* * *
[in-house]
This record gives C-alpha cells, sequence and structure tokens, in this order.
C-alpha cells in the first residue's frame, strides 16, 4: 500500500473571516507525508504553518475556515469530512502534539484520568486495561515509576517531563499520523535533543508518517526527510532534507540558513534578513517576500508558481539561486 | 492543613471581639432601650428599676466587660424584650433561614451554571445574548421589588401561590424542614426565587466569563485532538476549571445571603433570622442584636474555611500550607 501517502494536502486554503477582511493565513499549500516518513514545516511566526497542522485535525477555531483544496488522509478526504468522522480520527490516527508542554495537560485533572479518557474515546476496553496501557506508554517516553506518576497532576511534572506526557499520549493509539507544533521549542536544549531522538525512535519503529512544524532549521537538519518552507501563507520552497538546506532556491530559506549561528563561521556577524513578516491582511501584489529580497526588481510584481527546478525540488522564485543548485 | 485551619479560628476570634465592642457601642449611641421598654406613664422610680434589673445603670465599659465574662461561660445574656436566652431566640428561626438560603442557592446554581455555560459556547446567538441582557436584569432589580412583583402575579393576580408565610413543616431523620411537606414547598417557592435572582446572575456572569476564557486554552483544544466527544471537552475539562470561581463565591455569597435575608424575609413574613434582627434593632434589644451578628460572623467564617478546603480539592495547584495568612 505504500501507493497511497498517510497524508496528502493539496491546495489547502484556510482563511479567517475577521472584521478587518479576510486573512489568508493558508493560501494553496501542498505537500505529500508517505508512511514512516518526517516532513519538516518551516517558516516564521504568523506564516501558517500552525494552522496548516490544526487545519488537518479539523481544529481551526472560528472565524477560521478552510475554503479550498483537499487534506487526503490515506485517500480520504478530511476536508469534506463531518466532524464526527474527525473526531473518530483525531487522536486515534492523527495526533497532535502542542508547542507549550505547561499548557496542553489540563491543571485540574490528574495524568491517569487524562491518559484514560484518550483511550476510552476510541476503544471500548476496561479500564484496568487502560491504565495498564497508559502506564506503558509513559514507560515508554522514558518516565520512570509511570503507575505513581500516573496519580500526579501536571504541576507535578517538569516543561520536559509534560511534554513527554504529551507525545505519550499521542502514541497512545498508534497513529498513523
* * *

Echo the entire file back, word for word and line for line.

[in-house]
This record gives C-alpha cells, sequence and structure tokens, in this order.
C-alpha cells in the first residue's frame, strides 16, 4: 500500500473571516507525508504553518475556515469530512502534539484520568486495561515509576517531563499520523535533543508518517526527510532534507540558513534578513517576500508558481539561486 | 492543613471581639432601650428599676466587660424584650433561614451554571445574548421589588401561590424542614426565587466569563485532538476549571445571603433570622442584636474555611500550607 501517502494536502486554503477582511493565513499549500516518513514545516511566526497542522485535525477555531483544496488522509478526504468522522480520527490516527508542554495537560485533572479518557474515546476496553496501557506508554517516553506518576497532576511534572506526557499520549493509539507544533521549542536544549531522538525512535519503529512544524532549521537538519518552507501563507520552497538546506532556491530559506549561528563561521556577524513578516491582511501584489529580497526588481510584481527546478525540488522564485543548485 | 485551619479560628476570634465592642457601642449611641421598654406613664422610680434589673445603670465599659465574662461561660445574656436566652431566640428561626438560603442557592446554581455555560459556547446567538441582557436584569432589580412583583402575579393576580408565610413543616431523620411537606414547598417557592435572582446572575456572569476564557486554552483544544466527544471537552475539562470561581463565591455569597435575608424575609413574613434582627434593632434589644451578628460572623467564617478546603480539592495547584495568612 505504500501507493497511497498517510497524508496528502493539496491546495489547502484556510482563511479567517475577521472584521478587518479576510486573512489568508493558508493560501494553496501542498505537500505529500508517505508512511514512516518526517516532513519538516518551516517558516516564521504568523506564516501558517500552525494552522496548516490544526487545519488537518479539523481544529481551526472560528472565524477560521478552510475554503479550498483537499487534506487526503490515506485517500480520504478530511476536508469534506463531518466532524464526527474527525473526531473518530483525531487522536486515534492523527495526533497532535502542542508547542507549550505547561499548557496542553489540563491543571485540574490528574495524568491517569487524562491518559484514560484518550483511550476510552476510541476503544471500548476496561479500564484496568487502560491504565495498564497508559502506564506503558509513559514507560515508554522514558518516565520512570509511570503507575505513581500516573496519580500526579501536571504541576507535578517538569516543561520536559509534560511534554513527554504529551507525545505519550499521542502514541497512545498508534497513529498513523